CHAPTER 6 – Fluids in Motion - PowerPoint PPT Presentation

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CHAPTER 6 – Fluids in Motion

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  1. CHAPTER 6 – Fluids in Motion • Garden Watering • Balls and Air • Airplanes • New Physics: • viscosity, boundary layer, turbulence, chaos • lift, drag, pressure drag, Magnus force, wake • airfoil, streamlining, (propeller) thrust, jet engine

  2. VORTEX CANNON

  3. Garden WateringIntroductory Question Water pours weakly from an open hose but sprays hard when you cover most of the end with your thumb. When is more water coming out of the hose? A. When the hose end is uncovered B. When your thumb covers most of the end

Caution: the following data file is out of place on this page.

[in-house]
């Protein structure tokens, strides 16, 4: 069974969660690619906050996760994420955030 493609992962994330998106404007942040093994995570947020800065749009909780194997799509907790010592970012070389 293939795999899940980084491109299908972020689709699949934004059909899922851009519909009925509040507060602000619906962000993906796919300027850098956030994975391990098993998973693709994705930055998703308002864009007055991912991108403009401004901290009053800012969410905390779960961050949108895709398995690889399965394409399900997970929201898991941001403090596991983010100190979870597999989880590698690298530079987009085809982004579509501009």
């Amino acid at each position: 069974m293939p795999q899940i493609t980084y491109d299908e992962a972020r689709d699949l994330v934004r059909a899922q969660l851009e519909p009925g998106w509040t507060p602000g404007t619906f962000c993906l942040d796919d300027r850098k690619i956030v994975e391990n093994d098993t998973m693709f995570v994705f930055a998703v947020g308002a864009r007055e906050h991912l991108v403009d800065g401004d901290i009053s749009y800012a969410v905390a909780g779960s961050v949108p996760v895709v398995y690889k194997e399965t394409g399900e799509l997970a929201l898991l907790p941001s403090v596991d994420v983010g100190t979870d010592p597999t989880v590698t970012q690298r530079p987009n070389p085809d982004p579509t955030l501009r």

4. Observations about Garden Watering Faucets allow you to control water flow Faucets make noise when open Longer, thinner hoses deliver less water Water sprays faster from a nozzle Water only sprays so high A jet of water can push things over

  5. 6 Questions about Garden Watering • How much does the diameter of a hose matter? • Why does water pour gently from an open hose? • Why does water spray so hard from a nozzle? • How does a faucet control flow? • What causes hissing in a faucet, hose, or nozzle? • Why do pipes rattle when you close the faucet?

  6. Water velocity profile in a pipe • Boundary layer: zero velocity! • dust on a fan blade • washing a car with a water hose

  7. Viscous Forces and Viscosity • Viscous forces • oppose relative motion within a fluid • and are similar to sliding friction: they waste energy • Fluids are characterized by their viscosities • measure of the strength of the viscous forces • caused by chemical interactions within the fluids

  8. Honey, very viscous: laminar flow (Coloured) water, less viscous: turbulent flow

  9. Approximate Viscosities of a Variety of Fluids TABLE6.1.1 1 Pa·s = 1kg/m·s No viscosity  superfluid (component of ultracold liquid He) Motor oil, 10W40